Suzie Wheway of Peak Swims is your guide to a lesser-trodden walk to Three Shires Head, where you can enjoy a refreshing moorland plunge
Three Shires Head forms the meeting point of the three counties of Derbyshire, Cheshire and Staffordshire.
The River Dane, which runs through it, rises only 3km upstream on Axe Edge Moor.
The proximity to its source, and an elevation at 350m, means the water here stays cool all year, so it’s the perfect spot for a burst of cold when lowland waters lose their zing in summer, or early acclimatisation in autumn for the winter ahead.
While it can get busy on a hot day, this walk takes you via a lesser trodden path past hidden pools few people explore.
If you’re looking for peace and tranquillity, heading out early or planning your walk for a cloudy day could mean you get the place to yourself.
How to get to Three Shires Head
Our starting point is a large layby on the A54 overlooking the abandoned Reeve-edge Quarries and distinctive stone-built chimney of Danebower colliery.
From the layby, walk uphill keeping the chimney to your right and pass through a large metal farm gate onto a well-used track.
After around 100m take a sharp right hand turn switching from stone track to a grassed footpath. This will cut across and down the hillside below the layby, you’ll pass the chimney again uphill to your right.
If you’re taking your furry friend along please note that there are restrictions in place to protect moorland habitats. Dogs must stay on public rights of way and stay on a lead at all times.
Continue down the valley. The stream to your left will gradually widen and begin to gently tumble. The hill to your right is studded with purple foxgloves in June and July and taken over by the heady scent of bracken in August and September.
Look out for pools along this stretch, many are suitable for dipping with grassy banks on either side. After around 2km you’ll reach the iconic packhorse bridge.
Below the bridge lies Panniers Pool, where ponies were brought to water along the four ancient packhorse routes that meet here.
There are two main pools: a shallower pool to the left is perfect for acclimatisation and a shoulder massage while the main pool has a double cold jacuzzi fall. You’ll be surrounded by the rich greens of moss, grasses and ferns and the ruggedness of eroded sandstone blocks.
Water shoes are recommended to aid movement across the stony floors in the pools and rock shelves. There is a larger pool and fall 50m downstream and a hidden deep plunge pool just upstream of the bridge that few people explore.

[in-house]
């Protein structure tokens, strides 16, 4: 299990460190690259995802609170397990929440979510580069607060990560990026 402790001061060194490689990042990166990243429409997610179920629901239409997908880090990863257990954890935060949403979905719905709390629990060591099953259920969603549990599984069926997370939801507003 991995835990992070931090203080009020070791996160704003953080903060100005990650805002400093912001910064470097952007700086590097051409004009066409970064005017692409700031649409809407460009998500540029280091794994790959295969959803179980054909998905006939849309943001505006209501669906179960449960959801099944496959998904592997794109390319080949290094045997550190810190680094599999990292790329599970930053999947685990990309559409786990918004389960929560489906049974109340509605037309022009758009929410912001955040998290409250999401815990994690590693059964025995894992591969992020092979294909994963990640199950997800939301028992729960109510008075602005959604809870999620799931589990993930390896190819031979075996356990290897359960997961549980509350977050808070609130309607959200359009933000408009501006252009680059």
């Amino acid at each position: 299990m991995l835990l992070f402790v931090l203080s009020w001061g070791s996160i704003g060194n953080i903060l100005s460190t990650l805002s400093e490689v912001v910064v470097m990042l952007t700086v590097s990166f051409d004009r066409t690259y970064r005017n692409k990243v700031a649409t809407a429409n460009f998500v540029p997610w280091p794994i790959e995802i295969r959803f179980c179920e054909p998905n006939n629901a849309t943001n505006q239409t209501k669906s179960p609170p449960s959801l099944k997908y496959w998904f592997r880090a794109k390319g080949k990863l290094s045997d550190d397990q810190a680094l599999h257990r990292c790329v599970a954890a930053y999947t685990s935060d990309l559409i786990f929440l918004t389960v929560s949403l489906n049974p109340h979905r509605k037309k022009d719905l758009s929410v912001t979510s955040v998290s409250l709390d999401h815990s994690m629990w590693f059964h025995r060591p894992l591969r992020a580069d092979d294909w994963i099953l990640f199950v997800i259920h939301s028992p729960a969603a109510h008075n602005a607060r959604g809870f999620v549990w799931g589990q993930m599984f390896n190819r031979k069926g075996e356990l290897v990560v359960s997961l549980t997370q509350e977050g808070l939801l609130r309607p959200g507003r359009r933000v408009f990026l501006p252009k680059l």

The return leg is the perfect warm-up to shake off any chills from your moorland plunge.
From the bridge take the path through a large metal gate to ascend a narrow valley with a stream to your right. At the next junction take the left hand fork keeping the stream to your right and then bear left onto a tarmacked road towards Black Clough Farm.
Walk past the farm, through a metal farm gate and bear diagonally across the fi eld to a large gate through a dry stone wall. Turn left here onto a clear stone track.
In spring this section of grassland is alive with the sounds and swooping flight of ground nesting birds including curlew, lapwing and skylark.
At the edge of the quarry bear left at the first large rubble pile and follow a well-trodden path through the quarry. This landscape is wholly manmade but is being beautifully reclaimed by nature as bilberry and heather colonise these rocky mounds.
Cross the stream via stepping stones and ascend to a small sheepfold. Follow the path to the left through heather clad mounds and retrace your earlier steps back to the start point.
Safety point: Be weather aware
This is an elevated moorland environment and weather can change quickly. Always check the forecast before you head out and be aware it could be significantly cooler and breezier here in comparison to where you’ve travelled from. Make sure you have appropriate clothing for the day including a waterproof layer and enough layers to help you warm up after you swim.
There is space for a dozen or so cars in the lay-by at the start point on the A54. There is another lay-by down the hill and on the two small roads, which cut between the A54 and A53 to the north. I recommend using the Ordnance Survey White Peak OL24 map for this route.
Go for a wild swimming experience with Suzie of Peak Swims: peakswims.co.uk
This article is from the September issue of Outdoor Swimmer. Click here to subscribe to the magazine.